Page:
Aim: To investigate the effect of reducing leaf area by shoot hedging in combination with bunch thinning on metabolite concentration and sensorial quality of Sauvignon blanc grapes and wines.
Methods and results: Four vine treatments were conducted: shoot hedging/bunch thinning (SH/BT), shoot hedging/no bunch thinning (SH/NBT), full canopy/bunch thinning (FC/BT) and full canopy/no bunch thinning (FC/NBT). Shoot hedging delayed total soluble solids accumulation at the beginning of the grape maturation in SH/BT and SH/NBT treatments. At harvest there were no significant differences in the concentration of hydroxycinnamoyl tartaric acids, glutathione, total soluble solids, titratable acidity and pH value in grape juice between all treatments and methoxypyrazines were below the limit of detection. Lutein concentration in grape berry was higher in treatments without bunch thinning, while there was no significant difference in the concentration of β-carotene and neoxanthin. The highest leaf area to yield ratio (FC/BT) resulted in higher concentration of glutathione in must and higher concentration of thiols in Sauvignon blanc wines. Upon sensory evaluation, the FC/BT wine was best scored for overall quality and heavier tropical aroma, whereas the FC/NBT wine was best scored for fresh tropical aroma and second best for overall quality.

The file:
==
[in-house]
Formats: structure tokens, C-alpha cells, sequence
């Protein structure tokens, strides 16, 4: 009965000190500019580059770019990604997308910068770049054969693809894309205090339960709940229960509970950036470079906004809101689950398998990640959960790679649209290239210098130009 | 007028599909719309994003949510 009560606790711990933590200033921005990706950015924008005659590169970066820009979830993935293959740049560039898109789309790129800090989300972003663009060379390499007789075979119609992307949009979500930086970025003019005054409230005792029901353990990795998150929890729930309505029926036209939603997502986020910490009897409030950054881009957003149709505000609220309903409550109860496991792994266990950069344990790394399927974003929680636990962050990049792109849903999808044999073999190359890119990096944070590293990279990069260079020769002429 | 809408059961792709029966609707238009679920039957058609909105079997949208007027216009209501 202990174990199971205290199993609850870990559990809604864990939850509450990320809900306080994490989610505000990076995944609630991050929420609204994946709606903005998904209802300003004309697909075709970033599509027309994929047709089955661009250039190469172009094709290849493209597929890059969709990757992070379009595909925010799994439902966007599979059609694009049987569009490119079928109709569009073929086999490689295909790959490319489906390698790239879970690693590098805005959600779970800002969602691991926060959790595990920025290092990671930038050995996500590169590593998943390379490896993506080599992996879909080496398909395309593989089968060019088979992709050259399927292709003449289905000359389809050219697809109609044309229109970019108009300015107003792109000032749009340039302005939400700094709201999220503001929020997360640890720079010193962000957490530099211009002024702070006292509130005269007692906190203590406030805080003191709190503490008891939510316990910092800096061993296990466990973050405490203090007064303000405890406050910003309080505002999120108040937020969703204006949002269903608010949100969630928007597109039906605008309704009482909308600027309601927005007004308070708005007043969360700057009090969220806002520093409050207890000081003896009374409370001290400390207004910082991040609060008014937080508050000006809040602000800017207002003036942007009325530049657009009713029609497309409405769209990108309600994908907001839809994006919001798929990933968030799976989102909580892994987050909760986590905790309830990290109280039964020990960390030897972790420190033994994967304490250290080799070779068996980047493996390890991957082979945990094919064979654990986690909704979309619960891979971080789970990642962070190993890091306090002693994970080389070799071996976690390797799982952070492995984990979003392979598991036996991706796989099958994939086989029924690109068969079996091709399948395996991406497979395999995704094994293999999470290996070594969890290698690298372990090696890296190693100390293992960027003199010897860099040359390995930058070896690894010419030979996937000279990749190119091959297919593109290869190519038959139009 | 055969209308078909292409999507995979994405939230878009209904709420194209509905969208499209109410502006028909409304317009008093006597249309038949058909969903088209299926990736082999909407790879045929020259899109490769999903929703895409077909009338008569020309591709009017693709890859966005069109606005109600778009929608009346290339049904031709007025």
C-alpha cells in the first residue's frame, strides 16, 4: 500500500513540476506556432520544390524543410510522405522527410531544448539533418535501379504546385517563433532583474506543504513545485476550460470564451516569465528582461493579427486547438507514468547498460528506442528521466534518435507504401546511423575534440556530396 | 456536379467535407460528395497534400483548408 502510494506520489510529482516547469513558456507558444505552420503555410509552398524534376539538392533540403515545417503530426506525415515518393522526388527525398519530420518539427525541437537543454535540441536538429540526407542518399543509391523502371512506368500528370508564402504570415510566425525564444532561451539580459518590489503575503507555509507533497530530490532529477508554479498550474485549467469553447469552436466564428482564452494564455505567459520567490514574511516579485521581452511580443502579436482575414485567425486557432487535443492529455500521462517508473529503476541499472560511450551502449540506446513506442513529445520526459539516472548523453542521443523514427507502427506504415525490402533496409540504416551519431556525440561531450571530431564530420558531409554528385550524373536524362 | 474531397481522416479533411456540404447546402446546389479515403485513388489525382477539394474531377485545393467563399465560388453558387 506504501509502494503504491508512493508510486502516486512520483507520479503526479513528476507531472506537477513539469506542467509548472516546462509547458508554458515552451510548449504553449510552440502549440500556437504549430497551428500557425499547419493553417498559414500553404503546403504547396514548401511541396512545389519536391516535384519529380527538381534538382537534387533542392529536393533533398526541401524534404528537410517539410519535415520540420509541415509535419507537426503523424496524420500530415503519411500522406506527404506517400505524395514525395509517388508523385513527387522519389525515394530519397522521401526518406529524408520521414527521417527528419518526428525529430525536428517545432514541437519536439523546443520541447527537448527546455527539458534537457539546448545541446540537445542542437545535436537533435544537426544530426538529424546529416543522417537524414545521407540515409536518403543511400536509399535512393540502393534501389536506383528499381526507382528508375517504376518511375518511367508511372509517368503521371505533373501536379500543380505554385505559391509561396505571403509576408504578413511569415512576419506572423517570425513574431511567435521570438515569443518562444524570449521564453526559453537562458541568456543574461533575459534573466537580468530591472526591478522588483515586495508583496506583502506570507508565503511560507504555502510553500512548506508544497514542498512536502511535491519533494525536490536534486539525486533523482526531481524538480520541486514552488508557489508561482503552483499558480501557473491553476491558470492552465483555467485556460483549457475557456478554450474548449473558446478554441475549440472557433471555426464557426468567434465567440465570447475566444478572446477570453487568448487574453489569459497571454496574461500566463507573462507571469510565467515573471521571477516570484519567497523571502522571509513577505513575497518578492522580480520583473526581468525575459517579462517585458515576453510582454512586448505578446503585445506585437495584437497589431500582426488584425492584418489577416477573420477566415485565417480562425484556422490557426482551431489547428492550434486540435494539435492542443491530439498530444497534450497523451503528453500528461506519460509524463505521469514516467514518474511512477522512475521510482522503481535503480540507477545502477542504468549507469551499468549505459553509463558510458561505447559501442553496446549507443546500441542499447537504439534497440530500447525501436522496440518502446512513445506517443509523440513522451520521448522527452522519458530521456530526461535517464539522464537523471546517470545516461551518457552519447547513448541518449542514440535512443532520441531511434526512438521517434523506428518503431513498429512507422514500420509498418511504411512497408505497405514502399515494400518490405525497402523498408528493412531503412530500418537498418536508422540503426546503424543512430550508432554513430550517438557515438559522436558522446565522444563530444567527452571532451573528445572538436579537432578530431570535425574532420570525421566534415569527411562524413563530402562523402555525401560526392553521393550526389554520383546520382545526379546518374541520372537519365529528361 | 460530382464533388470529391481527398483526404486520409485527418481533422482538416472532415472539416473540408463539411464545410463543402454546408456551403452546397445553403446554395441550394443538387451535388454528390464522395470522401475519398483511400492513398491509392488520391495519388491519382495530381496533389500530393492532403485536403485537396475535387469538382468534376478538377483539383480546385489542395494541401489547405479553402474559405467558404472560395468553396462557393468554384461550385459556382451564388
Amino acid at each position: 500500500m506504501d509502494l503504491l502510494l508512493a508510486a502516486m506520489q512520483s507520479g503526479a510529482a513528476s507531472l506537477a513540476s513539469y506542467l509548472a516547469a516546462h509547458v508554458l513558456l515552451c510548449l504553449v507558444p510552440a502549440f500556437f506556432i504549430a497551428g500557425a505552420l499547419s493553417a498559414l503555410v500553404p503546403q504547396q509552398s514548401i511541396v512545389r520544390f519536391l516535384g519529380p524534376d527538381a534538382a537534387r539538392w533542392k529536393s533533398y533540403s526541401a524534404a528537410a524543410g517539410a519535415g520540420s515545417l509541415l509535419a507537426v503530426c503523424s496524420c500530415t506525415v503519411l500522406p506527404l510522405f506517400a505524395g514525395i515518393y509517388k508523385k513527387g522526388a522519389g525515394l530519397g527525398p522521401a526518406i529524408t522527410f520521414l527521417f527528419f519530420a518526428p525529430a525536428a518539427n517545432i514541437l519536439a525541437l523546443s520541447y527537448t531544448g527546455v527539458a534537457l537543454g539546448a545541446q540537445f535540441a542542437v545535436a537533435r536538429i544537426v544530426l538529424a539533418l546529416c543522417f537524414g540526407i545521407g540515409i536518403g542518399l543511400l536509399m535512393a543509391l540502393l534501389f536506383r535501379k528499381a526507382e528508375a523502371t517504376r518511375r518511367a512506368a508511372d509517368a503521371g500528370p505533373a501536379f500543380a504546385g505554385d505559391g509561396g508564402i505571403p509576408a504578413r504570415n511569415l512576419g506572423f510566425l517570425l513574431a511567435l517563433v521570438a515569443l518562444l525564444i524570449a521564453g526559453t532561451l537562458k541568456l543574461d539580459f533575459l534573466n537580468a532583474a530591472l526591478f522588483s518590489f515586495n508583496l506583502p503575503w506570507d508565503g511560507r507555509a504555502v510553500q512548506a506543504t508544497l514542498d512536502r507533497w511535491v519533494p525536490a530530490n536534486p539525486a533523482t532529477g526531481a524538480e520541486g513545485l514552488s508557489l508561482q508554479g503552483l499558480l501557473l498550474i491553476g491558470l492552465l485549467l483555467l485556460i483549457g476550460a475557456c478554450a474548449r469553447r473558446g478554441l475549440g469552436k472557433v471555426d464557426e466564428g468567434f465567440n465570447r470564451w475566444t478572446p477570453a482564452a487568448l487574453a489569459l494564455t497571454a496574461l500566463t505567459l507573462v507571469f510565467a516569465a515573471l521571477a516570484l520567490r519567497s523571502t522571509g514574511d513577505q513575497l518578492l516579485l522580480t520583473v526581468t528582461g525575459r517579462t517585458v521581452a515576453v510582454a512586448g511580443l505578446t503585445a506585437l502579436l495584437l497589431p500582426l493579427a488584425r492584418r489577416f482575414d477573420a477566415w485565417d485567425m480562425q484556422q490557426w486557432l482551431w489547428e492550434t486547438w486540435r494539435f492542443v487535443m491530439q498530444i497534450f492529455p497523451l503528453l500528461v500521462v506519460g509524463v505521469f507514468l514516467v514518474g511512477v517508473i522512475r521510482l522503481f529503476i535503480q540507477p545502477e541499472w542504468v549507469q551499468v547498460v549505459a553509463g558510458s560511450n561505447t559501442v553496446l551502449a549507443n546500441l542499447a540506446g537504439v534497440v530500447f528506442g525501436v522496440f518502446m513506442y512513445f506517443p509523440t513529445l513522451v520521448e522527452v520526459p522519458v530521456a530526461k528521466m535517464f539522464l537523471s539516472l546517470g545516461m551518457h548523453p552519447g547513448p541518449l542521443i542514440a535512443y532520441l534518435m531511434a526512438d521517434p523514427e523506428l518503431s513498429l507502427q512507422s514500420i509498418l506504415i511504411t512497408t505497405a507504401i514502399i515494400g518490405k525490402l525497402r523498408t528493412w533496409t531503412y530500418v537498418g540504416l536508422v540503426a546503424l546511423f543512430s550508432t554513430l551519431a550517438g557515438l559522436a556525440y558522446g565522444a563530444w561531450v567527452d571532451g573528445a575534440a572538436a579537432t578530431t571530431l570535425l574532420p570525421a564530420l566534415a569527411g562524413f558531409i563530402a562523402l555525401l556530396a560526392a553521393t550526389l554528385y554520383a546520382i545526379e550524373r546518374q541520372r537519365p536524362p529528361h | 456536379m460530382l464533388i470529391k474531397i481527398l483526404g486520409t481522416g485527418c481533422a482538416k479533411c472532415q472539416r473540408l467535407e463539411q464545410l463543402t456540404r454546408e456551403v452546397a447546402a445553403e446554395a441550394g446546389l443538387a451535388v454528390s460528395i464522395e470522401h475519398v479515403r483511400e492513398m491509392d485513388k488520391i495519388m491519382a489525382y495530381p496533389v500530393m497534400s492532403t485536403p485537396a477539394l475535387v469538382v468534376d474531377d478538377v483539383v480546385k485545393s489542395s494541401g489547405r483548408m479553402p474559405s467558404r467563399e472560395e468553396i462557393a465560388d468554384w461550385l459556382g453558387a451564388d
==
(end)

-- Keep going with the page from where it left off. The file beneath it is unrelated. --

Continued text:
Conclusion: Leaf area to yield ratio impacted berry ripening kinetics, grape and wine metabolite composition, and sensorial properties of Sauvignon blanc wine.
Significance and impact of the study: The study showed that the highest leaf area to yield ratio resulted in the best overall sensorial quality of wine.
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